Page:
Sunday, 11 January 2015

Next to Normal, Doorstep Arts, Hayes Theatre

Kicking off the year with the 2010 Putlitzer prize winning musical is not a bad way to start. A dramatic, emotive tale about a family dealing with the mother's depressive mental illness, it's not the most obviously fun summer musical you'd think of but ... on the other hand, opera learned long ago, there's nothing so musical as a good long mad scene. A small cast-show (the cast is only six - mum, dad, son, daughter plus daughter's boyfriend and one actor playing both shrinks), it's almost through-sung and benefits from the intimate staging as the characters are pushed close together to deal with, or not deal with, their situation at close terms.

This staging has a few interesting tricks up it's sleeve. The key production concept to have the sets in black with various setpieces drawn in by the cast in chalk is broadly metaphorically suggestive of the way the characters create and recreate the world around them, and that metaphor works strongly (particularly in the second act, when mum loses memories due to treatment and dad decides to recreate her history to remove the traumatic event). However, there are a couple of cases where sightlines haven't been clearly considered so we can see that an actor is clearly drawing something, but we can't see what it is (mostly on the forestage), plus if the actors sit in the chalk then they tend to spend the rest of the show with obvious chalkdust on them, that becomes kinda distracting. This does slightly suggest that the production (a transfer from Geelong), hasn't fully been rethought for the new space.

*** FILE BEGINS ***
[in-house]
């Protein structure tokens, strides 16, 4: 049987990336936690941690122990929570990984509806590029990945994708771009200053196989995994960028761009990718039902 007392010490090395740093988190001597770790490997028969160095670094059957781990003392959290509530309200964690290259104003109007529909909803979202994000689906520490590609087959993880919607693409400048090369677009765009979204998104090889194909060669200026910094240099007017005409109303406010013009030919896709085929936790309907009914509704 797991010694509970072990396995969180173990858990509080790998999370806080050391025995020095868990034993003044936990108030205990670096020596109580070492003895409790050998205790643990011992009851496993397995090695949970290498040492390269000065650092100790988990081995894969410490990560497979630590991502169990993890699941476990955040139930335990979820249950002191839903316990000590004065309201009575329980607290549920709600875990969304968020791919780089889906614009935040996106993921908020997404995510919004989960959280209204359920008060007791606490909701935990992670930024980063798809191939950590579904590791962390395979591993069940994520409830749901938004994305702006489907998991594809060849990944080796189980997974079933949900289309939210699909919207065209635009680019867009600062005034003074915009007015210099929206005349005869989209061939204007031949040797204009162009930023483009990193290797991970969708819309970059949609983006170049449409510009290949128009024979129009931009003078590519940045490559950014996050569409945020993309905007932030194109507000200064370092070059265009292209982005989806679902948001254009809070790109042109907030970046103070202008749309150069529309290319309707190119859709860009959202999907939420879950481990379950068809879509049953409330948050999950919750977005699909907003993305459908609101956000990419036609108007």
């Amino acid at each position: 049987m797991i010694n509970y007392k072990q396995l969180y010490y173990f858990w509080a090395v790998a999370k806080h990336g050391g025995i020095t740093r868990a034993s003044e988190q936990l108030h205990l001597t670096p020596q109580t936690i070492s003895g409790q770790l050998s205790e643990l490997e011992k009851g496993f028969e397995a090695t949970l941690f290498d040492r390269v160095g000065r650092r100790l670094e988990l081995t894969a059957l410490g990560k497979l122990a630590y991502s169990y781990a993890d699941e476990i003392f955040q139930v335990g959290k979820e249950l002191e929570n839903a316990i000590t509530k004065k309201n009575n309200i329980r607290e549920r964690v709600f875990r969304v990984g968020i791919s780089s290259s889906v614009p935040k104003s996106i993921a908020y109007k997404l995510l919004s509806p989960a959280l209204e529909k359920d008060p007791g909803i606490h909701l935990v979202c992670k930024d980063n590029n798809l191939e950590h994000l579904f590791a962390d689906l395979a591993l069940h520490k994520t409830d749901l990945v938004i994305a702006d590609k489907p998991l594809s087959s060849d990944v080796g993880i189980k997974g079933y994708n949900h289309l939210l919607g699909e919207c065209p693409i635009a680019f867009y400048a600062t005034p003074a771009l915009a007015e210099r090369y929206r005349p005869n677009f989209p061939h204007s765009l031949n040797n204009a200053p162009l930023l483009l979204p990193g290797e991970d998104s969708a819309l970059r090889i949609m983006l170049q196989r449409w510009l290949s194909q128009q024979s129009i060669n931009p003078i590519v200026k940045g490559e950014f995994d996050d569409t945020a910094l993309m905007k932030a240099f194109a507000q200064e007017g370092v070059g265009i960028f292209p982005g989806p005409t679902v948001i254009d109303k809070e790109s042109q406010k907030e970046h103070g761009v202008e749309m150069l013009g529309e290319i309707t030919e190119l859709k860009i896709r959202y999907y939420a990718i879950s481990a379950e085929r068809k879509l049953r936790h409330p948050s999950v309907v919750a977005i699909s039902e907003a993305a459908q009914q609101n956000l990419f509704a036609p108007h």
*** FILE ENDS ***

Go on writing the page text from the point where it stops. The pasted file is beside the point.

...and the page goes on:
Performances are mostly strong. Key to a lot of the material is Natalie O'Donnell playing the mum, Diana - she has the grand arias like "You Don't Know" and "I miss the mountains" - we're drawn inside a character who could easily be pretty disturbing and alienating - instead finding her sympathetic, even while she's suicidal and disturbed. Anthony Harkin as Dan, her husband, has a plaintive sense of isolation as he seeks a way through to his wife. I found Kiane O'Farrel's Natalie, the daughter, to be the weak link in the cast - she wasn't always confident with her notes, and she didn't find a way to show what's inside Natalie's beligerant exterior very often - it's a bit too surface-level rather than something fully engaged. Similar is true of Brent Trotter's Gabe, who's a lot of surface and only a little bit of what's underneath. Clay Robert's Henry is genially charming and creates a nicely rounded character in only a few small scenes. Alex Rathberger rounds out the cast as both Diana's Doctors, Dr Fine and Dr Madden - again, there is not much to the role but he gives it energy and engagement in equal measure.

Is this worth the trip up to Sydney? I don't know - I'd hope that it might get picked up in Canberra sometime and a local production would probably iron out some of the inconsistencies of this production. There is strength here, particularly in the performance of O'Donnell. But there's also un-evenness lower down the cast list that means this is good rather than, as it could be, great.

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